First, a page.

What are the differences between all-wheel-drive (AWD) and 4-wheel-drive (4WD)? These systems are very common on many cars, trucks, and UTVs these days. The two acronyms are often used interchangeably and the differences aren’t crystal clear. The confusion partly arises from automotive manufacturers describing their systems in their own specialized way.
TFL 101 is our new video series that gets to bottom of automotive question. We do not just sit there – trying to explain it. We actually go out and demonstrate how something works and what the differences are.
On this episode (Ep.1), Roman and Tommy take a new VW Alltrack with a sophisticated AWD system and an old Jeep Cherokee with an old-school 4WD (or 4×4) system up Gold Mine Hill off-road trail.
Both, the 4WD and AWD accomplish a similar task. They provide engine power to all four wheels, but they do so in very different ways. Here is the difference. A four-wheel-drive system makes use of a selectable transfer case with a low gear range. A low range gearbox affects the ratio between the engine speed and the wheel speed. Effectively, a low-range transfer case increases torque at the wheels at a low speeds, allowing for more precision and control in difficult off-road situations.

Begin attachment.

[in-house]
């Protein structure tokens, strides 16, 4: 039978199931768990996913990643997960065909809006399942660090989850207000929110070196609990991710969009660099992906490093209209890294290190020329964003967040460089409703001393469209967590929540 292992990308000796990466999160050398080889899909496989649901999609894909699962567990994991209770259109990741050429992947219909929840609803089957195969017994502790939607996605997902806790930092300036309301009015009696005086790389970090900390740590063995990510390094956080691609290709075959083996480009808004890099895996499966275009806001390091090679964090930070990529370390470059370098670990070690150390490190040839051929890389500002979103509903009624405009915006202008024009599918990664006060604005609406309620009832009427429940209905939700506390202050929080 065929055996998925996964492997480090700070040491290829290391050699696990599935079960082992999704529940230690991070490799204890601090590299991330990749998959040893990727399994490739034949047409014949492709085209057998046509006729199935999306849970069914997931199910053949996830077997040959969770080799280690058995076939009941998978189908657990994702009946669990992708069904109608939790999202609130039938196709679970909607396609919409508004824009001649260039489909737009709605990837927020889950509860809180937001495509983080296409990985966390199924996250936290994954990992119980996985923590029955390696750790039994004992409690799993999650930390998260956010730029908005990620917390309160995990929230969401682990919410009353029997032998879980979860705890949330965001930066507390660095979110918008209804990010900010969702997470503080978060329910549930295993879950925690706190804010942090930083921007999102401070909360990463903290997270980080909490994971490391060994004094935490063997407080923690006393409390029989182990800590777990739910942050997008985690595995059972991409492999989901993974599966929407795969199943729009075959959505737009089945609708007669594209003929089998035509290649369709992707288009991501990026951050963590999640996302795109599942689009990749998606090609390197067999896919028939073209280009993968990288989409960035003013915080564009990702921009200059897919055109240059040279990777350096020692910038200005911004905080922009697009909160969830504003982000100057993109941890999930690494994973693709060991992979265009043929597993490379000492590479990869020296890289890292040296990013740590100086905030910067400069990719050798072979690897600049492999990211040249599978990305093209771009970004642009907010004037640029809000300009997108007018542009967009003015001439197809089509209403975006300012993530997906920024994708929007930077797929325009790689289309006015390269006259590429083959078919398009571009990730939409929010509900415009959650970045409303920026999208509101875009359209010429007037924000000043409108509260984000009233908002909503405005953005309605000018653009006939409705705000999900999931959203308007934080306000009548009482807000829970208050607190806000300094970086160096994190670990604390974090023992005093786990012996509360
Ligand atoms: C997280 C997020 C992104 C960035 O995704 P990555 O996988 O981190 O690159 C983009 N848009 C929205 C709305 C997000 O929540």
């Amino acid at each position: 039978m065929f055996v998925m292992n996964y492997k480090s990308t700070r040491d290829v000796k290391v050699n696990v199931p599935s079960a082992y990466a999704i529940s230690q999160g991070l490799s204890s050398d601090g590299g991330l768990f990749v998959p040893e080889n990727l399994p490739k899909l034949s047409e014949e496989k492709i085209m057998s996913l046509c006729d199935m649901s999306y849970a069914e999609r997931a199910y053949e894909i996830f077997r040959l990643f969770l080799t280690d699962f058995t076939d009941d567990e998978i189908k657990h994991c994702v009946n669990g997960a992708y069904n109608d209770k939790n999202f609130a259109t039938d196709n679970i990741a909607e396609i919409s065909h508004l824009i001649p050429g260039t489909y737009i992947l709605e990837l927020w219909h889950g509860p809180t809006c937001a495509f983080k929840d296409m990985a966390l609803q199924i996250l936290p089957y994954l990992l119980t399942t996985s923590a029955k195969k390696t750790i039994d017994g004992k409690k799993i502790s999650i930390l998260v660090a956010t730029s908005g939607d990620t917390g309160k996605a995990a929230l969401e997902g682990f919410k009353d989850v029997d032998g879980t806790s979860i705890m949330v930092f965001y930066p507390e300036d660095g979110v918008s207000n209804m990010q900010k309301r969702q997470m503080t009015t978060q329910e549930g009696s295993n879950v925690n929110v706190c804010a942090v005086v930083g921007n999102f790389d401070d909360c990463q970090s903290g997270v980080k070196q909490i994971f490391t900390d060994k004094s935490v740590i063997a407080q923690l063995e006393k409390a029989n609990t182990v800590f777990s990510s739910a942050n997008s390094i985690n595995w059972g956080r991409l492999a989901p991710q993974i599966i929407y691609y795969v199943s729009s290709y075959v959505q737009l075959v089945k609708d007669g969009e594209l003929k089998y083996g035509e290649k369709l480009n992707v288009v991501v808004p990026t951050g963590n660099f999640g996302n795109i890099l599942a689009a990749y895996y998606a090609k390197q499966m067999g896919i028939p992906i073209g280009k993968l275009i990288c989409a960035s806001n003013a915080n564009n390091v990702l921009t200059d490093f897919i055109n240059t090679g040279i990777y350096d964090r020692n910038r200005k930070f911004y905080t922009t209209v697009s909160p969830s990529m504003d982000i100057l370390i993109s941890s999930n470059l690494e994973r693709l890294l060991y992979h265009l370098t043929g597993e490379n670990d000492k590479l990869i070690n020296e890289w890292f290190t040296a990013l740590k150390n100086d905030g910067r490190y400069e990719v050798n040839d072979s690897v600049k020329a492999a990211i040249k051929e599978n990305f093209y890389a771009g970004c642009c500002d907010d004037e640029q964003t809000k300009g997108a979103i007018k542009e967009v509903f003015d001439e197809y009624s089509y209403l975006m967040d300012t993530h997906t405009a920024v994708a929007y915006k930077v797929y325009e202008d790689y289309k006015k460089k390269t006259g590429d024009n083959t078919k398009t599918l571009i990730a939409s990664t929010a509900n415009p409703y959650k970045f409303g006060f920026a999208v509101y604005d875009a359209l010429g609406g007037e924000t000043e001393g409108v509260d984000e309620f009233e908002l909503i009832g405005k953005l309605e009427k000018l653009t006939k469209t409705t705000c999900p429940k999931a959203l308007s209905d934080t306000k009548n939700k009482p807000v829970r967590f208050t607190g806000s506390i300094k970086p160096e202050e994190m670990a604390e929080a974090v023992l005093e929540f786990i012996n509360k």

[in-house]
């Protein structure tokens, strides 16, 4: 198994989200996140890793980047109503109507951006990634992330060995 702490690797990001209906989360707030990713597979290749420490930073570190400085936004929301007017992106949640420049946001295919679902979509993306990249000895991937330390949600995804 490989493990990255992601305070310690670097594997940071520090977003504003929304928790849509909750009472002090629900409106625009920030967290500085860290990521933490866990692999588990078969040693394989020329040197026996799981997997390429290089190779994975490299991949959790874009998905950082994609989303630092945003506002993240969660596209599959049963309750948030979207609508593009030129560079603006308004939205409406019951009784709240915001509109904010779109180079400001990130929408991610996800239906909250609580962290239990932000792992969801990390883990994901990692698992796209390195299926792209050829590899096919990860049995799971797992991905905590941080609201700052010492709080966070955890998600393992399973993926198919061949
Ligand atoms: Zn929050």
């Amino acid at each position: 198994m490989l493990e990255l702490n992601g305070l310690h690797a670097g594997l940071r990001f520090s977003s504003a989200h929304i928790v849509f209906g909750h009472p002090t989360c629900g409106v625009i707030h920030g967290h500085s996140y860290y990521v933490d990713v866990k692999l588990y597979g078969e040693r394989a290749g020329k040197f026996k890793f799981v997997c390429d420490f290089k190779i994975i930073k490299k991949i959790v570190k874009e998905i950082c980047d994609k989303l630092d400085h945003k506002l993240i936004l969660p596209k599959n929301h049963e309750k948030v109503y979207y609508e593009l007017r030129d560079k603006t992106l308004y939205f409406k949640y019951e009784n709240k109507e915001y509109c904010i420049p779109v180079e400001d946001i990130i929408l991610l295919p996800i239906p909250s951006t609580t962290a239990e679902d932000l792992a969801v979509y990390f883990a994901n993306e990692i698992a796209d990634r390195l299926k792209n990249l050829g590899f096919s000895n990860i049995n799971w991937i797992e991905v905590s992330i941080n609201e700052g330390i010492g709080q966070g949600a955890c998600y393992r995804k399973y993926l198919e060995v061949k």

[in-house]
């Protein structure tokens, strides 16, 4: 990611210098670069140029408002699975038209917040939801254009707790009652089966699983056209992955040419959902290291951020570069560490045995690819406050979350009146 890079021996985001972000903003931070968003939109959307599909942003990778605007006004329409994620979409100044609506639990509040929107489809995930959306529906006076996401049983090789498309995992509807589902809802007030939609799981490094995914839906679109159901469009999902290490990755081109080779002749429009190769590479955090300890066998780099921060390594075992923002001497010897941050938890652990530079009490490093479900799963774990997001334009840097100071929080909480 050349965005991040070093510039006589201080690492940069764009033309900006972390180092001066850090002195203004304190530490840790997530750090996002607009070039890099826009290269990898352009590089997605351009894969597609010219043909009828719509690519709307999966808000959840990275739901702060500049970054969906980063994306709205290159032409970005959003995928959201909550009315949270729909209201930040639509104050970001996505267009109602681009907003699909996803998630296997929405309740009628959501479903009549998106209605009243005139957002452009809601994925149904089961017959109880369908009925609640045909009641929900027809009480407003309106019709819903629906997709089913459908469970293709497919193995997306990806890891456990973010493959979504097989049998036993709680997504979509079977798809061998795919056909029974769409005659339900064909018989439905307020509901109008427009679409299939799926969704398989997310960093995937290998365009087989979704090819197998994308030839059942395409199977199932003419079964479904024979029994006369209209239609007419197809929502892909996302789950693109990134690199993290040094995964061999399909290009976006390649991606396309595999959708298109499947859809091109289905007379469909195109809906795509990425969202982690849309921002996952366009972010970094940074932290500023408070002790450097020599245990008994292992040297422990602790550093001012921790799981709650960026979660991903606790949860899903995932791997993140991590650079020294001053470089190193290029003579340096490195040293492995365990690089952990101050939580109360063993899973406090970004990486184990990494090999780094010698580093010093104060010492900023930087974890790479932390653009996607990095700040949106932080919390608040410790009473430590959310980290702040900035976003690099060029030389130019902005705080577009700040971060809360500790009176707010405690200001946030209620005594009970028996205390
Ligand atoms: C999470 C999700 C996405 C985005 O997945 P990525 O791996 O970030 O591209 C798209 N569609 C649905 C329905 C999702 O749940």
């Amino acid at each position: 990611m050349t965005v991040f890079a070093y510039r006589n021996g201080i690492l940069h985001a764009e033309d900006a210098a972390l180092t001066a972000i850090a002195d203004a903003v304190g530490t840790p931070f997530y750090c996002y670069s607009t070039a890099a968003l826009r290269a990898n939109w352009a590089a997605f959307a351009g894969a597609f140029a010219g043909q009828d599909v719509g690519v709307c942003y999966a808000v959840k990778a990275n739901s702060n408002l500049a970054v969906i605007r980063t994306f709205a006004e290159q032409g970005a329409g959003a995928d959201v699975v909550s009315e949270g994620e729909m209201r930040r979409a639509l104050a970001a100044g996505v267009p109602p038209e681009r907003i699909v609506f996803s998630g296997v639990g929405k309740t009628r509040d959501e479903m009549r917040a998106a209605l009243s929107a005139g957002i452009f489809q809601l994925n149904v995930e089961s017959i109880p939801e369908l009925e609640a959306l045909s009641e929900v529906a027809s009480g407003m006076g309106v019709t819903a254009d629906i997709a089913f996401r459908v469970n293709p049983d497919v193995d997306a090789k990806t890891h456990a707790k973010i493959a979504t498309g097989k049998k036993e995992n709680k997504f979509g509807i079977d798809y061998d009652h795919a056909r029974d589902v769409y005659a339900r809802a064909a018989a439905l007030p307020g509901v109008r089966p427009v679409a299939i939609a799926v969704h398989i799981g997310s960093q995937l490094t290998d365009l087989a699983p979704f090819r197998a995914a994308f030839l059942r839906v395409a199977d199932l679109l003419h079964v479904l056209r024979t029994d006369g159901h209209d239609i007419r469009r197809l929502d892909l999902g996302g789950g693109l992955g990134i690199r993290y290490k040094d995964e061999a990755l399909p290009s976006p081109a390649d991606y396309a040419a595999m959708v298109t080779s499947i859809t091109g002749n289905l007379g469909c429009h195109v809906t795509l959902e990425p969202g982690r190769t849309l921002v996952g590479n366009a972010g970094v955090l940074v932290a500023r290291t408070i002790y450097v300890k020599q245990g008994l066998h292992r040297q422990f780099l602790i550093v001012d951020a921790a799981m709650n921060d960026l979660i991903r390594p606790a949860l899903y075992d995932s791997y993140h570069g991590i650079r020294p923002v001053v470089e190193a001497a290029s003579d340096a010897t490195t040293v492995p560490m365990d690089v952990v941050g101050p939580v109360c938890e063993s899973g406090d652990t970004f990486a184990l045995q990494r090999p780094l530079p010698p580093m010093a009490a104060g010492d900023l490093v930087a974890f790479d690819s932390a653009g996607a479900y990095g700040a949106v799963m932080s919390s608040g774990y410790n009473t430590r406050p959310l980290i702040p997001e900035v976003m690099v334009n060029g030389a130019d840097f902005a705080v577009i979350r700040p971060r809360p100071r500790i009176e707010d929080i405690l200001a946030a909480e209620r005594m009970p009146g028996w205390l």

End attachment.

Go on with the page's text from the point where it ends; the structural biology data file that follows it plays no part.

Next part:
Tommy’s Cherokee has an old-school 4×4 system with a low-range gearbox that multiplies available engine torque at a ratio of 2.72 to 1. It’s like riding a bicycle. When you use a lower gear, it’s easier to pedal – but you are moving slower. When you use a higher gear, you can go faster, but it is harder to pedal. Rock crawling does not need high speed, so the control and precision of a low range comes in handy.
A trasferì case found in a typical truck or four-wheel-drive SUV has different settings to send power where needed. For regular day-to-day driving the power is sent to the rear wheels in 2WD mode. When the surface gets slippery, the transfer case can be manually switched into 4×4 “high” mode. Now the power is divided and sent to the front and rear axles. When the terrain gets steep and rocky, 4×4 “low” mode can be selected after the vehicles comes to a stop and the transmission is in neutral.
The all-wheel-drive system in the VW Alltrack can also send power to front and rear axles, but it does not have the extra off-road capability of the low-range transfer case. Volkswagen’s AWD system is called 4Motion. It uses a haled coupling which allows different amounts of power to be sent to the front or the rear. The system uses wheel speed and other sensors to determine how much and when to allocate the power to each axle. During regular driving, about 90% of power goes to the front wheels, and 10% goes to the rear. 4Motion is capable of changing the power distribution ratio in an instant if it detects loss of traction at one of the wheels.
There is also a traction control system that brakes the wheel(s) that do not have traction. It forces the power to wheel(s) that are in contact with the road and have traction.
Watch the video for the demonstration.